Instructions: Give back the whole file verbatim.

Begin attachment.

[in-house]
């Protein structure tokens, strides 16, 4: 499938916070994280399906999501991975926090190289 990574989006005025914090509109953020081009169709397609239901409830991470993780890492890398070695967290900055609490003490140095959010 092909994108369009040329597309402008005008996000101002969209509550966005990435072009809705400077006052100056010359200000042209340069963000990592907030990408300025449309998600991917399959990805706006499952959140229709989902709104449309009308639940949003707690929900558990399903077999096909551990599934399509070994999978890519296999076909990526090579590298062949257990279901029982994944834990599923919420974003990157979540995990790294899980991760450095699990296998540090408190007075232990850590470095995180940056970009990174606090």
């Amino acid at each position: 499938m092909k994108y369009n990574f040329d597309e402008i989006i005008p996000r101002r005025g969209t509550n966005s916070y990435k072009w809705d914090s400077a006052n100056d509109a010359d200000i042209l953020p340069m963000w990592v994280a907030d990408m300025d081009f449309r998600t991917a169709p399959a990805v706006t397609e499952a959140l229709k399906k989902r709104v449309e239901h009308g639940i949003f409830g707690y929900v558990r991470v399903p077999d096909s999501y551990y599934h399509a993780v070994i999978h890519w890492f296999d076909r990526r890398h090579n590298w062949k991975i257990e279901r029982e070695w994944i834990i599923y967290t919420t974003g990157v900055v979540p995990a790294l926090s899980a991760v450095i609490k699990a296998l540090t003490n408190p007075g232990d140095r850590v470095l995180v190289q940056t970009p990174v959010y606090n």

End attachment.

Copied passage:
[in-house]
């Protein structure tokens, strides 16, 4: 499938916070994280399906999501991975926090190289 990574989006005025914090509109953020081009169709397609239901409830991470993780890492890398070695967290900055609490003490140095959010 092909994108369009040329597309402008005008996000101002969209509550966005990435072009809705400077006052100056010359200000042209340069963000990592907030990408300025449309998600991917399959990805706006499952959140229709989902709104449309009308639940949003707690929900558990399903077999096909551990599934399509070994999978890519296999076909990526090579590298062949257990279901029982994944834990599923919420974003990157979540995990790294899980991760450095699990296998540090408190007075232990850590470095995180940056970009990174606090």
């Amino acid at each position: 499938m092909k994108y369009n990574f040329d597309e402008i989006i005008p996000r101002r005025g969209t509550n966005s916070y990435k072009w809705d914090s400077a006052n100056d509109a010359d200000i042209l953020p340069m963000w990592v994280a907030d990408m300025d081009f449309r998600t991917a169709p399959a990805v706006t397609e499952a959140l229709k399906k989902r709104v449309e239901h009308g639940i949003f409830g707690y929900v558990r991470v399903p077999d096909s999501y551990y599934h399509a993780v070994i999978h890519w890492f296999d076909r990526r890398h090579n590298w062949k991975i257990e279901r029982e070695w994944i834990i599923y967290t919420t974003g990157v900055v979540p995990a790294l926090s899980a991760v450095i609490k699990a296998l540090t003490n408190p007075g232990d140095r850590v470095l995180v190289q940056t970009p990174v959010y606090n």